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Allyson Felix Retires with a Tremendously Successful Career



By: Richard Huang


In April, American legendary printer Allyson Felix announced that

she will retire at the end of the 2022 season.


Felix came to the public’s view in 2003 when she finished in second

place at the US trials and qualified for her first World

Championships.


At the latest World Athletic Championships in Eugene, Oregon, she

brought a bronze home again in the 4x400 mixed relay.


"It was a night I will cherish. I've had such good memories," she

said. "I know it is time and these guys will carry it on into the future.

I am at peace stepping into this next stage and have tremendous

gratitude for this sport."


In her two-decade career, Felix has won more Olympic medals than

any other American sprinter in history—eleven medals with seven

golds. She is also the “Greatest-Of-All-Time” in World

Championships, in which she won 19 medals, 13 of which were

gold.


However, it is not only the achievements that she had done on the

track that make her noteworthy—she also fights for women and

maternal rights.


In November 2018, Felix gave birth to her daughter eight weeks

prematurely because she had pre-eclampsia, a serious medical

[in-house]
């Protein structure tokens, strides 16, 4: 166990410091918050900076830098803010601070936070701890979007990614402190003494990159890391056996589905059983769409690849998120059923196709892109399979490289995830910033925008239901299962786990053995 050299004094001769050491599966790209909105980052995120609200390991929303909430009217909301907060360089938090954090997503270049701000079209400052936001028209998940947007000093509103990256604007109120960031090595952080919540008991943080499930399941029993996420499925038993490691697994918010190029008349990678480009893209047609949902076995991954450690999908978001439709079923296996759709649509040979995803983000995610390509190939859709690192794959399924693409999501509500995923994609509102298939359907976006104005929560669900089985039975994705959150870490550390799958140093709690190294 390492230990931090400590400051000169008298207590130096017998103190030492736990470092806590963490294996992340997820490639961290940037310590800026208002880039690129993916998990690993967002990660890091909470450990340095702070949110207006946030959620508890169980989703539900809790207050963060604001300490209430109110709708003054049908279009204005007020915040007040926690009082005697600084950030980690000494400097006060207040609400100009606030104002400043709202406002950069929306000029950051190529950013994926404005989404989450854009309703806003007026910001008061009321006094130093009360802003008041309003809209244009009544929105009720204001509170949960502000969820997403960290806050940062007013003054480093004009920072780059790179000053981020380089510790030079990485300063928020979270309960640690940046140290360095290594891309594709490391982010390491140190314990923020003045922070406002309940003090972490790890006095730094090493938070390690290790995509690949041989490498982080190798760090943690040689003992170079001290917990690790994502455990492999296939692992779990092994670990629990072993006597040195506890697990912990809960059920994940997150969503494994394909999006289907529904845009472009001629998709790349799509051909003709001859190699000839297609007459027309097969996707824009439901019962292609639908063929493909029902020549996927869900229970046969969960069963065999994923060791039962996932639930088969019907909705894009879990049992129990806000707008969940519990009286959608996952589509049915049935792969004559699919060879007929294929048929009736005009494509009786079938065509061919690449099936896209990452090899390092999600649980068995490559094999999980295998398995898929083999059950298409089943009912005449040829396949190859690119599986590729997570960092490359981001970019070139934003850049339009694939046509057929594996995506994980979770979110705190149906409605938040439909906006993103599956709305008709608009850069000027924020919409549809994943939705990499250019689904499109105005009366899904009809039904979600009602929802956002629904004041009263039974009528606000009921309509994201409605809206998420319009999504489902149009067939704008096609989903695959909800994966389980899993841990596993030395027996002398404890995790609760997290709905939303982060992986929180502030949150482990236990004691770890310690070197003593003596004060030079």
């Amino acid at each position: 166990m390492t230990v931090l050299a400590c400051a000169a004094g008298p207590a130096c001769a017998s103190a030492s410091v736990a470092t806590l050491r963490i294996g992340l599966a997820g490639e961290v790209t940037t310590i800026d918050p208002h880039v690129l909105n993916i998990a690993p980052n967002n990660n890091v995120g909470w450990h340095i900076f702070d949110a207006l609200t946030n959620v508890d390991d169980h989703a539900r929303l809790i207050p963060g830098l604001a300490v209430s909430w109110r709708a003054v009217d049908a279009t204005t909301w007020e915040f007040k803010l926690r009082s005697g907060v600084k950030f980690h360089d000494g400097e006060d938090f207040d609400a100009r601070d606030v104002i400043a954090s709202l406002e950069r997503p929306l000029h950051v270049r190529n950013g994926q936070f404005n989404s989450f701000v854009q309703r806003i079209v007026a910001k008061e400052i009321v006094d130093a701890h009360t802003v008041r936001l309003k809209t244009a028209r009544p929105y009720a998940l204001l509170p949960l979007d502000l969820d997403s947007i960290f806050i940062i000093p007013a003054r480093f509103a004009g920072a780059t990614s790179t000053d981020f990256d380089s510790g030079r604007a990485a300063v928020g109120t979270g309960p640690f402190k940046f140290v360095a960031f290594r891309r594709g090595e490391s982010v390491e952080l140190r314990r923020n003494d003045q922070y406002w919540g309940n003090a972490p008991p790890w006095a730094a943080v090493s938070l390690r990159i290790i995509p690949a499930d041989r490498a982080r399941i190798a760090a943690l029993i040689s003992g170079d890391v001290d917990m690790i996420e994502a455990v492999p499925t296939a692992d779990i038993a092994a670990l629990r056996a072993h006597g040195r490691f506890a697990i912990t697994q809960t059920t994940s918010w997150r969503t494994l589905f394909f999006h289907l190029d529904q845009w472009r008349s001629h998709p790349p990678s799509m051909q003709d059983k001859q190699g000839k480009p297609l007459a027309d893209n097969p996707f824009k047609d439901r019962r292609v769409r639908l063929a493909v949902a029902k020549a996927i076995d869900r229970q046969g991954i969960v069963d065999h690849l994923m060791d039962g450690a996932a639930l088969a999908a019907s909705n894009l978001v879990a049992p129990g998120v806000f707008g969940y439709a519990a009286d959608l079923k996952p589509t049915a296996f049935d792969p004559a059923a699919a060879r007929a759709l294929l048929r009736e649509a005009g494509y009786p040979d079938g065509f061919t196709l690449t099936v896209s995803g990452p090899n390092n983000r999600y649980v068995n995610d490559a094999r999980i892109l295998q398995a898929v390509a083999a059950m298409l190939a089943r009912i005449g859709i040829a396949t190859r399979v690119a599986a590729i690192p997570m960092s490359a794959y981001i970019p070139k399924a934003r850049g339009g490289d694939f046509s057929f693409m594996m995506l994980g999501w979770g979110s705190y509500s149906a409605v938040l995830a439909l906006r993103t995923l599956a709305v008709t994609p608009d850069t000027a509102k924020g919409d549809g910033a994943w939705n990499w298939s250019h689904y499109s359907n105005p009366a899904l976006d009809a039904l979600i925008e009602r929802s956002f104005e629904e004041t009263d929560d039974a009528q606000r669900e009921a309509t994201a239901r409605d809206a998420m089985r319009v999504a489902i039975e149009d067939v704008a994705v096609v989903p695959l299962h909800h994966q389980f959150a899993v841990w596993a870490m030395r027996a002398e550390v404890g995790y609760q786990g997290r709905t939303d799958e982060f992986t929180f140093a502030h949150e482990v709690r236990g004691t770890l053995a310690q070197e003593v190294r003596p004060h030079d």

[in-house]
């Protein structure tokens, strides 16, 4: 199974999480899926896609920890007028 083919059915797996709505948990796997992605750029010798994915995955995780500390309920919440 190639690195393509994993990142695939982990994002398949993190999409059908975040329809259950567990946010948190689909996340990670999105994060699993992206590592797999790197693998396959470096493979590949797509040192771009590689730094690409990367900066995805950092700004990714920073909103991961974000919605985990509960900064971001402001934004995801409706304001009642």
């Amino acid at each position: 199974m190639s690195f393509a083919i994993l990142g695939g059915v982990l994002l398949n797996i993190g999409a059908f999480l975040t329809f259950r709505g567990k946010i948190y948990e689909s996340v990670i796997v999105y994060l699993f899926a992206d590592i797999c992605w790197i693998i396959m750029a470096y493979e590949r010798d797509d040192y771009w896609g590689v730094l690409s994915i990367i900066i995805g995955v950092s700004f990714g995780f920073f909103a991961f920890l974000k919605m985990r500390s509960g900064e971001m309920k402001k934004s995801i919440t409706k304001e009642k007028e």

condition that could potentially be life-threatening to the baby and

the mother, and it is disproportionally prevalent among black

women. This inspired her to raise awareness of maternal mortality.


“After enduring the two most terrifying days of my life, I learned my

story was not so uncommon. There were others like me, just like

me... black like me, healthy like me and doing their best, just like

me. And they faced death like me, too,” she said at the Congress in

2019. “We need to provide women of color with more support

during their pregnancies. There's a level of racial bias within our

healthcare system that is troubling and will be difficult to tackle, but

that doesn't mean we shouldn't.”


Felix also has trouble being a new mother. Despite all of her success,

her sponsor Nike wanted to pay her 70% less than before. She then

wrote an opinion piece in the New York Times explaining the

situation.


“I’ve tried not to show emotion, to anticipate what people expect

from me and to do it. I don’t like to let people down. But you can’t

change anything with silence.”


Months after this article, Nike had announced their new maternal

policy regarding all their sponsored athletes. It promised that the

athletes will get paid higher than usual for 18 months around

pregnancy.


"I'm trying to leave the sport better than I found it, trying to support

female athletes and women in general and fight for more equality,"

she said.

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